The FIA Formula E racing series, pitting electricity-powered cars against each other, will end its season in Brooklyn this weekend.
The race will also serve as a retirement party for the initial generation of E-racing vehicles.
Starting next season, drivers will use sleek open-cockpit cars powered by much stronger batteries. The new vehicles, which bear a mild resemblance to the Batmobile, are capable of delivering a maximum power of 250 kilowatts (equivalent to roughly 335 HP) and reaching speeds of 174 miles per hour (280 km/h).
The improved battery means drivers will no longer have to swap cars midrace.
“That’s a big, big step,” said Nico Rosberg, a retired Formula 1 driver who’s now an investor in Formula E. “Battery performance is finally at a necessary level.”
Automakers have long used racing to nurture new consumer technology, and the Formula E series is no different. While battery-powered vehicles account for just 1.2 percent of auto sales worldwide, Bloomberg NEF predicts sales will jump almost tenfold by 2025 to about 11 million vehicles. To fuel that growth, manufacturers are going to have to convince consumers that battery-powered vehicles are just as reliable as the gasoline-powered cars they’d be replacing.
Many consumers remain concerned that EVs will run out of juice, even though some models have ranges greater than 600 miles.
“For an average EV customer, range is still the biggest criterion for deciding between traditional [cars] versus EVs,” said Ravi Manghani, an analyst at GTM Research. GTM is Wood Mackenzie’s advisory firm on the global electricity industry.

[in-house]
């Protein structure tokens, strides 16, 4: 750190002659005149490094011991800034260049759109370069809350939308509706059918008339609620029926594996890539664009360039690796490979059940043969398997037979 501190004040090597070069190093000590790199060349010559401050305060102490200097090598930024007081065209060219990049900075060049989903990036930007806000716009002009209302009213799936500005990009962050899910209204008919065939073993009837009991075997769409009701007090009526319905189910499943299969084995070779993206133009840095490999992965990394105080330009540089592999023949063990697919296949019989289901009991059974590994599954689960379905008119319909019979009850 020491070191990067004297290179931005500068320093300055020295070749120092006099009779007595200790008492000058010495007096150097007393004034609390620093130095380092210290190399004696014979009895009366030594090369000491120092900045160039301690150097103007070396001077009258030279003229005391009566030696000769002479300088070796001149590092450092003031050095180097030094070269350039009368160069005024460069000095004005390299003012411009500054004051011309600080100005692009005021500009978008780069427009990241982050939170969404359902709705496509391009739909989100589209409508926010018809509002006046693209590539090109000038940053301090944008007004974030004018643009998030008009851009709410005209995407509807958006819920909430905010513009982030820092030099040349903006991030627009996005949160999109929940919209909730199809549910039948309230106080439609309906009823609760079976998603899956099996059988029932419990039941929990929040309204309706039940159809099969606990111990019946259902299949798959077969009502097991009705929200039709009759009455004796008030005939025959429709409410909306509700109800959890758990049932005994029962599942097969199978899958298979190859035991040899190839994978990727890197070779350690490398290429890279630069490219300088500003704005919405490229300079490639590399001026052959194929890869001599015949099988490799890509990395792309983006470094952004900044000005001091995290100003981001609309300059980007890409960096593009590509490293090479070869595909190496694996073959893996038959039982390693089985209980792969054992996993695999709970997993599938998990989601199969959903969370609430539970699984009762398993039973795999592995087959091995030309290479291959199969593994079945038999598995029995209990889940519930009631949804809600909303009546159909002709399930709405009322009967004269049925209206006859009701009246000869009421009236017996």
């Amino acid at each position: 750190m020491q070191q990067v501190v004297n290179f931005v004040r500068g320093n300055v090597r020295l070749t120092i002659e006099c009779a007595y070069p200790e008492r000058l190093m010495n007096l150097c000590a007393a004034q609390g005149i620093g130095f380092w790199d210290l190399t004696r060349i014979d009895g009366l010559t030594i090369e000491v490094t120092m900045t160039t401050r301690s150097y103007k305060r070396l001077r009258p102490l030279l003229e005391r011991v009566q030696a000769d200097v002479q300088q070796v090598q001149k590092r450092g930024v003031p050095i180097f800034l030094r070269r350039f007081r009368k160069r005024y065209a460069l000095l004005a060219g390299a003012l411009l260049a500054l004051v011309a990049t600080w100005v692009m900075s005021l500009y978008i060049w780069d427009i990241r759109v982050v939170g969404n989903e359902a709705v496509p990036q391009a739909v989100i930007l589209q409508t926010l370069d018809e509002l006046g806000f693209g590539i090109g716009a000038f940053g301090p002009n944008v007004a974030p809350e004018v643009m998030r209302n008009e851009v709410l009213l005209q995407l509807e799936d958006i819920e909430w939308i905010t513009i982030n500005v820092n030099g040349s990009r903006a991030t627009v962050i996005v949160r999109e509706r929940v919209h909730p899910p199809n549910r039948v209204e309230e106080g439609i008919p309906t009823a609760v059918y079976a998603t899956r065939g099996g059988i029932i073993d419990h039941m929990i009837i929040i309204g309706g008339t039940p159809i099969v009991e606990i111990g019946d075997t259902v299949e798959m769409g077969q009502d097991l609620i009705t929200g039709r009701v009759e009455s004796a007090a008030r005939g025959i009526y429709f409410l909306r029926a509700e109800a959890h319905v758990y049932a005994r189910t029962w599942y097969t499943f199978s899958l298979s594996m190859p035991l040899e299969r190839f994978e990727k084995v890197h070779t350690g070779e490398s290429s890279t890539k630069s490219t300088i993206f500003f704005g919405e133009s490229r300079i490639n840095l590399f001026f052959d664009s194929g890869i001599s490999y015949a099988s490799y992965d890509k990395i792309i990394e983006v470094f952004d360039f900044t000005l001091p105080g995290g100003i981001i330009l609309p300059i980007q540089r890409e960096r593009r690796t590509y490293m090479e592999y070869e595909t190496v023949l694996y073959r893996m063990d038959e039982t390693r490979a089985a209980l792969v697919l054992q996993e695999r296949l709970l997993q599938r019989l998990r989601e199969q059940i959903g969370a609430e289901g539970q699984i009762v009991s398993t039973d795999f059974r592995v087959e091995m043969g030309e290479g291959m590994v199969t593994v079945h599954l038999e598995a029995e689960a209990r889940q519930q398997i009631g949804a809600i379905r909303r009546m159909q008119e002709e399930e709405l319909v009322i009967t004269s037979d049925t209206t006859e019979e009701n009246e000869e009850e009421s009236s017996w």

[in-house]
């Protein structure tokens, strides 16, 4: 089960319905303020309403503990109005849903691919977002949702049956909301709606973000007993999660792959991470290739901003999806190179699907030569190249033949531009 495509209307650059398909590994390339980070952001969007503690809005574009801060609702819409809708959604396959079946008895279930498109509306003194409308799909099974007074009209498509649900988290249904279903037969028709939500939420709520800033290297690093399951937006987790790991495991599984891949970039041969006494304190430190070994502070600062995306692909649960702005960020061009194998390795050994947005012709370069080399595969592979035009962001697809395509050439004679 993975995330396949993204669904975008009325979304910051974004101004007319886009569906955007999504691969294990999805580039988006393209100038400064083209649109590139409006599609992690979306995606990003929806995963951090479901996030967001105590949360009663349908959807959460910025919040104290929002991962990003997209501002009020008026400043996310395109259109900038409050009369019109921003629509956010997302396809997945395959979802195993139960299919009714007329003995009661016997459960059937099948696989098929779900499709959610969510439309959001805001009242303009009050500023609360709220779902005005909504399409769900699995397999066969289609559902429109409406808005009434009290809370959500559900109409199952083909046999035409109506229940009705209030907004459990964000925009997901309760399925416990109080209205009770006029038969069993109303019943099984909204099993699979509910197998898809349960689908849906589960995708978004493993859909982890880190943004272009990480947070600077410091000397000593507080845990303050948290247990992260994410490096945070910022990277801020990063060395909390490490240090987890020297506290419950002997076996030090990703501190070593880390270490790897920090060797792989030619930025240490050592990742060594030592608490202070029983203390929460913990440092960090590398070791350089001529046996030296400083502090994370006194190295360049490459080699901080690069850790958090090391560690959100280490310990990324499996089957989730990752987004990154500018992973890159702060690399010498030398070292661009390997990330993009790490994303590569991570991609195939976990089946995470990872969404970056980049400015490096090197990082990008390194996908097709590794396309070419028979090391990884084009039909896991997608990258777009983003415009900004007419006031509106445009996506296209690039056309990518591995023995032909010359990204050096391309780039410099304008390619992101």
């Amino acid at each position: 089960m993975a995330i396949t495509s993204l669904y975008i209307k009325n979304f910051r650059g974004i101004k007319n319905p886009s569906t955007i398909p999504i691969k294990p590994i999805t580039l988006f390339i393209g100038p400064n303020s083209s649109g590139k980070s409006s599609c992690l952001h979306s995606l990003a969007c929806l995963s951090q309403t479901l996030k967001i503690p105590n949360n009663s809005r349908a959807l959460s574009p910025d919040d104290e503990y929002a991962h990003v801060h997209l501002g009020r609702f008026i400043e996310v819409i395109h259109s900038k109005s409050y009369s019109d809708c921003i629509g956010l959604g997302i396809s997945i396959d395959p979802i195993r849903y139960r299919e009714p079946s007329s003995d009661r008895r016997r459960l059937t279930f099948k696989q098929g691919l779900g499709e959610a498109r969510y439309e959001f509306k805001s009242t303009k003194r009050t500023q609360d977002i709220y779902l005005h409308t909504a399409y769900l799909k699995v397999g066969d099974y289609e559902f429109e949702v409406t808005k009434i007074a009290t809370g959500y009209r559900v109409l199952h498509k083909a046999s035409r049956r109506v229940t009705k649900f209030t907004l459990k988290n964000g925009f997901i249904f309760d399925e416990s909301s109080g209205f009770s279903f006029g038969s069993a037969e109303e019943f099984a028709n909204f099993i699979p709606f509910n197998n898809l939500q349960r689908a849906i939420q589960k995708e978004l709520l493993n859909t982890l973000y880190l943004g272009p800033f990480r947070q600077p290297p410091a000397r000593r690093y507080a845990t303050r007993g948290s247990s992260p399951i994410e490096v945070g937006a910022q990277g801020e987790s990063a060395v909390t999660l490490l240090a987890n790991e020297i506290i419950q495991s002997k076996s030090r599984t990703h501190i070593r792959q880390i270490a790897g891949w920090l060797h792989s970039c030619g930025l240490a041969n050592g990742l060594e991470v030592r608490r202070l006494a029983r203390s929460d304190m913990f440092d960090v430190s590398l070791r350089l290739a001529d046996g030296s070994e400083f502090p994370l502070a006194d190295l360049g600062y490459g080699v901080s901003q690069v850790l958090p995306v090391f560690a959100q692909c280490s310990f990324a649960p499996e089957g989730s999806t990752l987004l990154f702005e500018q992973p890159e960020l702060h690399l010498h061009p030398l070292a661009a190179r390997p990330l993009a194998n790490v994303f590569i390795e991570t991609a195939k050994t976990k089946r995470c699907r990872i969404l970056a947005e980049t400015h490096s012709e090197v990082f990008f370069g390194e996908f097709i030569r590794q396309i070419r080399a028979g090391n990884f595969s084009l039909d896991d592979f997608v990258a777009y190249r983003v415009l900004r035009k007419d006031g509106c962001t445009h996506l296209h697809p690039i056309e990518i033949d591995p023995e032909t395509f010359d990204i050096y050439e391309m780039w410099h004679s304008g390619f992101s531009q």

The growing reach — and visibility — of Formula E may quell some of those concerns. Unlike other motor-sports events, races are held on the streets of major cities, bringing the cars much closer to spectators.
This weekend’s 1.5-mile (2.4-kilometer) races in Red Hook will take place against a backdrop of the Manhattan skyline and the Statue of Liberty.
“It's a showcase for how the technology is evolving,” James Barclay, team director for Jaguar’s Formula E program, said in an interview. “We're seeing a huge change in the automotive industry: We will see more change in the next five years than over the prior 20 years.”
Nine automotive brands, including BMW, Jaguar and Renault, are certified for next season, the series’ fifth. Two more will be joining in season six.
“Formula E research and development is still in its very early days,” Manghani said. “I can’t overemphasize enough the awareness that Formula E has generated for EVs broadly, and demonstrated that electric vehicles can be fun to drive.”
“It’s technology," said Rosberg. "It’s the future. It’s cool.”